PROMOTING IRISH LITERATURE ABROAD BY SINÉAD MAC AODHA
(Poetry Ireland News, March/ April 2008)
As many readers of Poetry Ireland News know, Ireland Literature Exchange/Idirmhalartán Litríocht Éireann is the organisation in Ireland which promotes Irish literature abroad.
We do this by awarding translation grants to international publishers, by hosting literary translators in Ireland and by organising the participation of Irish authors at international
book fairs and festivals. In our fourteen-year history we have supported over 1000 titles
in 43 languages in 34 countries. None of this activity would be possible without the invaluable grant aid we receive annually from the Arts Council/An Chomhairle Ealaíon, Culture Ireland,
the Arts Council of Northern Ireland and Bord na Leabhar Gaeilge.
This year started with a flurry of activity: working in close co-operation with the Irish Embassy
in India, we helped co-ordinate the first festival of Irish literature in New Delhi which took
place throughout the month of January. The festival included a concert by the singer
Judith Mok, Molly Bloom says No!, a multi-media presentation by photographer John
Minihan and a number of literature events with Irish writers from a range of genres.
Three poets, Derek Mahon, Anthony Cronin and Anne Haverty, all read from their
work to audiences who were both engaged and enchanted by their poems.
Derek Mahon enthralled his listeners by reading some new poems which had been inspired by his recent visit to Goa and read from the works of other Irish poets, such as Louis
MacNeice, Harry Clifton and John Montague. It is hoped that further invitations for Irish
writers to India will follow in the wake of this success.
On returning to Dublin, my first task was to take care of ILE’s visiting Chinese translator,
Cao Bo, who was in Ireland to put the finishing touches on his translation of Thomas
Kinsella’s Táin. The translation forms part of a most unusual Beijing-based project,
‘The Garden of the Táin’. Irish artist Fion Gunn, in co-operation with landscape artist John Ketch and sculptor Guan Donghai, has created a number of sculptures inspired by
Kinsella’s Táin for this specially landscaped garden at Tsinghua University. An excerpt
from Cao Bo’s translation of The Táin will be displayed on the garden wall. The complete translation will be published by Yingpan Publishing to coincide with the inauguration of the garden in May 2008. The garden will become a permanent amenity for the staff and
students of Tsinghua University.
During his residency, Cao Bo travelled to Belfast to meet with Ciaran Carson, whose own version of The Táin was published last year. Back in Dublin, Cao Bo had the opportunity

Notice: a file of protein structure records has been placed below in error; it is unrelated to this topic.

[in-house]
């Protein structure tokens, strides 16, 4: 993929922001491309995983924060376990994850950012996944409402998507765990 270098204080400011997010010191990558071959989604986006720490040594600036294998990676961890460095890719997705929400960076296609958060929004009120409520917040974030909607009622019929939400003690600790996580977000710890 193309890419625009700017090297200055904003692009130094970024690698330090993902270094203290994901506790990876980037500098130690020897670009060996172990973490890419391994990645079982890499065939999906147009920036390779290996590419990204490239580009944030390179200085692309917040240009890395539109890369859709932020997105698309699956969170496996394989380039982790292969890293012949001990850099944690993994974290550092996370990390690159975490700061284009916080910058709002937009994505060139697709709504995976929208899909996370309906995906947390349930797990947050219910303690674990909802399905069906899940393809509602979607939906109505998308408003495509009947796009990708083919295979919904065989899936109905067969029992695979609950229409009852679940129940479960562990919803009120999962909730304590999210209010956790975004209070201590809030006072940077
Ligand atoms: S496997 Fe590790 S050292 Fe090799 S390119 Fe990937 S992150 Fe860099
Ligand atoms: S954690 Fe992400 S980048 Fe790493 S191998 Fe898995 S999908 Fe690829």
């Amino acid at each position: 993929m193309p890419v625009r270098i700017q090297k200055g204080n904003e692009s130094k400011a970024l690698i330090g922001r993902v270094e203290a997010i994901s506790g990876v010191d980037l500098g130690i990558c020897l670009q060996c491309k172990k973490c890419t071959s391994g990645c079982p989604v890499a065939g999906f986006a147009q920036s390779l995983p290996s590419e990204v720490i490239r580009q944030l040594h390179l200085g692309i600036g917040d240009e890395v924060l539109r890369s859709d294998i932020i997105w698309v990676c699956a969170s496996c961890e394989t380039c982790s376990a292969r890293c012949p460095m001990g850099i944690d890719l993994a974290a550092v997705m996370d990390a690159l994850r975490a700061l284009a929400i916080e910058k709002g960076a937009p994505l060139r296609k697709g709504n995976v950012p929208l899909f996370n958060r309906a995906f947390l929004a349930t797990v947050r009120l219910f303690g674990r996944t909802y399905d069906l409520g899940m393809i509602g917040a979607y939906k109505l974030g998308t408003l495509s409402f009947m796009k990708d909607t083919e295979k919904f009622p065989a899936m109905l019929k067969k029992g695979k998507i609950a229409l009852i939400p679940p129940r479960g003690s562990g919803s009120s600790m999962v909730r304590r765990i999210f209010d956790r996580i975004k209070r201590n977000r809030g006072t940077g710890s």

to meet with a number of other writers and academics who also gave generously of their time. Cao Bo’s next project, a translation into Chinese of Samuel Beckett’s Watt, is equally ambitious and we anticipate it with great excitement.
ILE is currently preparing for the arrival of the Mexican poet and translator Pedro Serrano,
who will be in Dublin as a guest of the Franco-Irish Literary Festival and the Mexican
Embassy. Pedro has worked with ILE on a number of projects in the past and we hope that
his visit to Dublin will prove a fruitful one.The festival will take place from 18–20 April, with
a reading by Pedro on Friday, 18 April at 6.00pm
Our core activity is the awarding of translation grants to international publishers. Recent
poetry projects which have received support from ILE include translations of works
by Bernard O’Donoghue, Gerald Dawe and John Montague into German, Seamus Heaney into Spanish, Bill Tinley into Hungarian, WB Yeats into French and Justin Quinn into Czech. Literary translators such as Jorge Fondebrider, Thomas Kabdebo, Gabriel Rosenstock and Jean-Yves Masson work tirelessly to promote poets and poetry in translation. We should celebrate their great creativity and dedication more frequently.
One of the greatest joys of working at Ireland Literature Exchange is the unexpected
treasure which arrives in the post when one is least expecting it. Once an ILE translation
grant contract is signed, the publisher has a period of up to twenty-four months in which to complete the project. Imagine the surprise and delight in our small office when a box of
books arrives anything up to two years later, with a brand new work of Irish literature in translation in, for example, Armenian or Hindi! We hope to continue and extend our activities and look forward to the next one thousand titles…